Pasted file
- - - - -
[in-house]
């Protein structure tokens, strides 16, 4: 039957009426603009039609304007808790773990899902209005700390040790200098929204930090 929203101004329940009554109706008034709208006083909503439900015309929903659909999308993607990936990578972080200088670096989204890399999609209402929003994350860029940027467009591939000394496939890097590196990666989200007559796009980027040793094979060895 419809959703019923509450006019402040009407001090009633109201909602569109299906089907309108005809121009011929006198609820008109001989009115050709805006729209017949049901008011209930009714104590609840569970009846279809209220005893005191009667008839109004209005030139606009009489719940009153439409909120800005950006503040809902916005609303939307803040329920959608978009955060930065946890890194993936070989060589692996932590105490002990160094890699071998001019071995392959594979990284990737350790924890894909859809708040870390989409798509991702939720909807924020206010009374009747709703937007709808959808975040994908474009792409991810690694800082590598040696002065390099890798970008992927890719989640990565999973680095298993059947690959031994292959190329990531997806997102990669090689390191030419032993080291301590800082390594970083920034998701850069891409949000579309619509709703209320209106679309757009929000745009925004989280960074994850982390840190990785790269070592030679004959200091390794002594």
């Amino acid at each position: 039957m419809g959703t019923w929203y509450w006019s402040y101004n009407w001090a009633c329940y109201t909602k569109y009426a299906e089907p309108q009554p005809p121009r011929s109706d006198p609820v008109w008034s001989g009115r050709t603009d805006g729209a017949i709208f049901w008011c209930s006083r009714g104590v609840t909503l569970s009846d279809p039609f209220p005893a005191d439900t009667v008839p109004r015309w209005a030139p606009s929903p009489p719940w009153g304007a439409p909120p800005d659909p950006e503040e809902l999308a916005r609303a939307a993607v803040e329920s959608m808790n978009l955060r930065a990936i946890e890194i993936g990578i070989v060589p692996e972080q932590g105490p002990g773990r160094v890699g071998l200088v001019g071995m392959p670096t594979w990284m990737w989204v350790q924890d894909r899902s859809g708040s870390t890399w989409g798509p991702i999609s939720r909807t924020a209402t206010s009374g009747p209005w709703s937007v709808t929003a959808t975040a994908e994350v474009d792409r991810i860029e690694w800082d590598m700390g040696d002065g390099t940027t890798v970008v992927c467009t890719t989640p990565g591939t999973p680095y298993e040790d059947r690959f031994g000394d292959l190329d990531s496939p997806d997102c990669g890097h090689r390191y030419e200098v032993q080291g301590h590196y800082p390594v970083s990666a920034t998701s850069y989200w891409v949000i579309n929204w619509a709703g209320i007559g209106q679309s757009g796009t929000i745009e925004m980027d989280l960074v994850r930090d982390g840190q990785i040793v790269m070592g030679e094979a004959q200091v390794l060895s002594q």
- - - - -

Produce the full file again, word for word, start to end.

[in-house]
């Protein structure tokens, strides 16, 4: 039957009426603009039609304007808790773990899902209005700390040790200098929204930090 929203101004329940009554109706008034709208006083909503439900015309929903659909999308993607990936990578972080200088670096989204890399999609209402929003994350860029940027467009591939000394496939890097590196990666989200007559796009980027040793094979060895 419809959703019923509450006019402040009407001090009633109201909602569109299906089907309108005809121009011929006198609820008109001989009115050709805006729209017949049901008011209930009714104590609840569970009846279809209220005893005191009667008839109004209005030139606009009489719940009153439409909120800005950006503040809902916005609303939307803040329920959608978009955060930065946890890194993936070989060589692996932590105490002990160094890699071998001019071995392959594979990284990737350790924890894909859809708040870390989409798509991702939720909807924020206010009374009747709703937007709808959808975040994908474009792409991810690694800082590598040696002065390099890798970008992927890719989640990565999973680095298993059947690959031994292959190329990531997806997102990669090689390191030419032993080291301590800082390594970083920034998701850069891409949000579309619509709703209320209106679309757009929000745009925004989280960074994850982390840190990785790269070592030679004959200091390794002594």
């Amino acid at each position: 039957m419809g959703t019923w929203y509450w006019s402040y101004n009407w001090a009633c329940y109201t909602k569109y009426a299906e089907p309108q009554p005809p121009r011929s109706d006198p609820v008109w008034s001989g009115r050709t603009d805006g729209a017949i709208f049901w008011c209930s006083r009714g104590v609840t909503l569970s009846d279809p039609f209220p005893a005191d439900t009667v008839p109004r015309w209005a030139p606009s929903p009489p719940w009153g304007a439409p909120p800005d659909p950006e503040e809902l999308a916005r609303a939307a993607v803040e329920s959608m808790n978009l955060r930065a990936i946890e890194i993936g990578i070989v060589p692996e972080q932590g105490p002990g773990r160094v890699g071998l200088v001019g071995m392959p670096t594979w990284m990737w989204v350790q924890d894909r899902s859809g708040s870390t890399w989409g798509p991702i999609s939720r909807t924020a209402t206010s009374g009747p209005w709703s937007v709808t929003a959808t975040a994908e994350v474009d792409r991810i860029e690694w800082d590598m700390g040696d002065g390099t940027t890798v970008v992927c467009t890719t989640p990565g591939t999973p680095y298993e040790d059947r690959f031994g000394d292959l190329d990531s496939p997806d997102c990669g890097h090689r390191y030419e200098v032993q080291g301590h590196y800082p390594v970083s990666a920034t998701s850069y989200w891409v949000i579309n929204w619509a709703g209320i007559g209106q679309s757009g796009t929000i745009e925004m980027d989280l960074v994850r930090d982390g840190q990785i040793v790269m070592g030679e094979a004959q200091v390794l060895s002594q």